Boise State Football: Power Ranking the Broncos' 5 Best Classes of the BCS Era

Martin Sondermann@@GamedayreporterAnalyst IIJanuary 27, 2014

Boise State Football: Power Ranking the Broncos' 5 Best Classes of the BCS Era

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    The BCS era was one of the most controversial time periods in college footballit was also one of the most entertaining.

    For Boise State and its fans, the system that existed from 1998 to 2013 could be described as an unforgettable roller-coaster ride. Of course, it could also be described as a love-hate relationship.

    On one hand, the Broncos rose to prominence under the system, but they also seemed to be kept just out of reach of its grand prize.

    Still, there is not much to complain about for the BSU faithful. It was a collection of memorable seasons that lifted Boise State into the national spotlight and brought the blue turf to television sets around the world.

    In a way the Boise State football program came of age with the BCS. The team became an FBS member in 1996, and the system would arrive just two seasons later.

    However, it wasn't until 2002 that the Broncos would begin to knock on the door of the BCS palace, and it wouldn't be until the 2006 season that they would finally kick in the door.

    Let's look at the greatest teams that Boise State had during this era in an effort to recognize the best.

No. 5: 2003

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    At No. 5 on this list, we start with a bit of a controversial pick. Quite appropriate when you think about it.

    The 2003 Boise State football team is sometimes forgotten in history. In fact, some would say that the 2008 team led by Kellen Moore would deserve to hold this spot.

    Those who would say such things might point out that Kellen Moore and his teammates rolled to a perfect 12-0 record in the regular season of 2008, and one of those wins was against Oregon, 37-32, in Autzen Stadium.

    However, the Broncos did fall to TCU in the Poinsettia Bowl that same year, 17-16, and in a way it seemed like a bit of a let down for Bronco Nation. 

    The 2003 team also had just one loss. However, that loss came on a controversial call against Oregon State in Corvallis.

    It was late in the game, and the Broncos trailed 24-26. The Beavers were trying to run out the clock and decided to go for it on fourth down. Quarterback Derek Anderson tried to stretch for a first down on the play, but he fumbled the ball and the Broncos recovered in great field position.

    However, the referee said that Oregon State had reached the line to gain just before he fumbled, so they gave the ball back to OSU. Many in the stands and those watching on television scratched their heads on that one.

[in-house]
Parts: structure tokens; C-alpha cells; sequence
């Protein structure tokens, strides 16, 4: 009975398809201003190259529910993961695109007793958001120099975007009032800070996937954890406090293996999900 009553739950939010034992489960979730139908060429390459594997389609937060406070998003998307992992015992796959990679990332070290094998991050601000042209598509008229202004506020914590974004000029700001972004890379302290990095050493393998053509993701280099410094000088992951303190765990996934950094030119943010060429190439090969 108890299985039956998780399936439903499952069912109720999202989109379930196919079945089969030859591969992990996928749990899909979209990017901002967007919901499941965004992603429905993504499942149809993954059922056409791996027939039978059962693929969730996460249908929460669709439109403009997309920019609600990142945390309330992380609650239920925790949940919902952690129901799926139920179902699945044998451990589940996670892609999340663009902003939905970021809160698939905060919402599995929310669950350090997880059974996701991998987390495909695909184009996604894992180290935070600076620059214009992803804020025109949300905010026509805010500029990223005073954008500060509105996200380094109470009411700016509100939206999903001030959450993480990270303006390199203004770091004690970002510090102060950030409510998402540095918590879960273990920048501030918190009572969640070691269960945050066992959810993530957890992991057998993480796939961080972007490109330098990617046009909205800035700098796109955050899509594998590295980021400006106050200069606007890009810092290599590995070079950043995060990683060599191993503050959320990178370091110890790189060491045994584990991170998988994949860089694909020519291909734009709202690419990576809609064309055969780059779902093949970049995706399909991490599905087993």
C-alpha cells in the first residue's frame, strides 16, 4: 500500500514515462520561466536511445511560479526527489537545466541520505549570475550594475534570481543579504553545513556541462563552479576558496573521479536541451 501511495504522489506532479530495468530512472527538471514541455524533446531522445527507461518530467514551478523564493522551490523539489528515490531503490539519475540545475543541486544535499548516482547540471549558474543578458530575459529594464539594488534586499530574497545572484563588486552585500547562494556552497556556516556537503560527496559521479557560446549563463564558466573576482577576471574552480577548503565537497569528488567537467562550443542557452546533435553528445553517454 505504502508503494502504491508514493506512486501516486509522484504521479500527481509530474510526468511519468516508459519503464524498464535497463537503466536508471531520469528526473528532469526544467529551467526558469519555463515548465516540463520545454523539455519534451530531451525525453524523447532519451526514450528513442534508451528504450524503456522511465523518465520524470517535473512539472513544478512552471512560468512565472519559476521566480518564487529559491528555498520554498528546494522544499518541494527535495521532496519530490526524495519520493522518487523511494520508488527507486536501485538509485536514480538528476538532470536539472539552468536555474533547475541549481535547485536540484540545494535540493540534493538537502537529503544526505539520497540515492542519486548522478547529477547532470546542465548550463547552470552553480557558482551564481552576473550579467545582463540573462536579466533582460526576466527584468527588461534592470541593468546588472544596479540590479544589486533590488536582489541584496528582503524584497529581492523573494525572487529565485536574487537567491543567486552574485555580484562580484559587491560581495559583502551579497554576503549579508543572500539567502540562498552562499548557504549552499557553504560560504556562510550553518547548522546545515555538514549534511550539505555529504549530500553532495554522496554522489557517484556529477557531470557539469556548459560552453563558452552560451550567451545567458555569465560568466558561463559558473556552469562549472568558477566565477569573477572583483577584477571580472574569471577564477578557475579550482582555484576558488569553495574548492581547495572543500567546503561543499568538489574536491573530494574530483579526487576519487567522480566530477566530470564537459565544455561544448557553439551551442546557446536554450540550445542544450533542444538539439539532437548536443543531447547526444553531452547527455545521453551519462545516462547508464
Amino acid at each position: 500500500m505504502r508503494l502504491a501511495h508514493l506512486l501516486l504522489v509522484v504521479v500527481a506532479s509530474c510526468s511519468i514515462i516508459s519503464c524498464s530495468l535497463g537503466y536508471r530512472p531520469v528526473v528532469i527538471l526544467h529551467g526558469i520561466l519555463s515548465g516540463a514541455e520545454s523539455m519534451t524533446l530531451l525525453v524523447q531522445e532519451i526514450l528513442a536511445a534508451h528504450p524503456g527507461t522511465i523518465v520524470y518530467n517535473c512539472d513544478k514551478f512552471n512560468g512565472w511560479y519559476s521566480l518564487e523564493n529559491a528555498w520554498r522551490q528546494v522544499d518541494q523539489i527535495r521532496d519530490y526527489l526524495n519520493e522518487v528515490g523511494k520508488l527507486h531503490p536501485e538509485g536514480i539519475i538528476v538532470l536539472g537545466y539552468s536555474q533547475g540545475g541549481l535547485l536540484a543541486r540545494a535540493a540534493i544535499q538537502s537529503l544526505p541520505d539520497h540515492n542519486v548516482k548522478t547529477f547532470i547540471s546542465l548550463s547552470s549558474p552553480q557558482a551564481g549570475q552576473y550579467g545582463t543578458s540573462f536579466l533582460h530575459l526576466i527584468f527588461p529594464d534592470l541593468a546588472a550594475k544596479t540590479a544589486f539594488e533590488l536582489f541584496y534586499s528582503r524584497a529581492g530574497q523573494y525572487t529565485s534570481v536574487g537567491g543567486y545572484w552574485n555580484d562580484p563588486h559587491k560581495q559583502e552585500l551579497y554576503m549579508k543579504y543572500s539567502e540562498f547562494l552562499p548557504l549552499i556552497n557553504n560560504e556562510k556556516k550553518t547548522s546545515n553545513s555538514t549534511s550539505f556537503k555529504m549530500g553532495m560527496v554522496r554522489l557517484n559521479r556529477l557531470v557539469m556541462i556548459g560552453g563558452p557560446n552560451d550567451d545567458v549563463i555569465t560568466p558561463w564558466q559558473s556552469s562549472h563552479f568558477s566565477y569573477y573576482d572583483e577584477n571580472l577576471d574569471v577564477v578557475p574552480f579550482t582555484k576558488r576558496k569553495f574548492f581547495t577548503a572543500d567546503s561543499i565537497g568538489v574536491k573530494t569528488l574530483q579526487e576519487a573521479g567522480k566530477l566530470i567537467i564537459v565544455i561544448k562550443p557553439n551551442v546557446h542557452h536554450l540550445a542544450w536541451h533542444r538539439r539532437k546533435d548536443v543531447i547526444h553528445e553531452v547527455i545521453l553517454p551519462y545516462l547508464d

It was extremely disappointing, but the 2003 team didn't let the loss slow it down. The Broncos rolled to 11 straight wins to finish the season 13-1 overall.

    Along the way, Boise State had victories over BYU, Fresno State, SMU and Nevada. The Broncos also beat No. 19 TCU in its own backyard at the Fort Worth Bowl in a very exciting 34-31 contest.

    The 2003 team was led by quarterback Ryan Dinwiddie and running backs David Mikell, Donny Heck and Lee Marks. Wide receivers Tim Gilligan, Jerry Smith and T.J. Acree all did their part, as did defensive players Cam Hall, Gerald Alexander, Julius Brown and Wes Nurse.

     

     

No. 4: 2004

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    The 2004 season was one that many Boise State fans remember.

    The Broncos went undefeated in the regular season, finishing a perfect 11-0. Along the way, they beat BYU, SMU, Fresno State and Nevada once again, but they also got revenge against Oregon State.

    The Broncos handled the Beavers 53-34 in Bronco Stadium, and the game made quite the statement.

    However, it was the loss at the end of the season that got the biggest buzz.

    Boise State played No. 8 Louisville in the Liberty Bowl in 2004, and what a game it was. Many in the college football world at the time thought the Cardinals would roll the over-ranked Broncos who had climbed to No. 10 in the polls.

    What transpired in Memphis was an epic see-saw battle that Louisville pulled off 40-44. The Broncos were in it until the end but came up a few yards short.

    What happened after the game was amazing. Many of the same people claiming the Broncos didn't belong had changed their minds.

    The 2004 class consisted of players like quarterback Jared Zabransky, backup quarterback Mike Sanford and running backs Lee Marks, Jeff Carpenter and Jon Helmandollar. At wide receiver, Boise State had T.J. Acree, Lawrence Bady, Legedu Naanee and Drisan James. Another pair of familiar names are punt returner Chris Carr and tight end Derek Schouman. 

    On defense the Broncos had Andy Avalos, Gerald Alexander, Colt Brooks, Andrew Browning and Gabe Franklin, just to name a few.

    Overall, this class did an amazing job. The respect earned in Memphis in 2004 helped to elevate the program to a new level, and it carried the Broncos into the future.

No. 3: 2010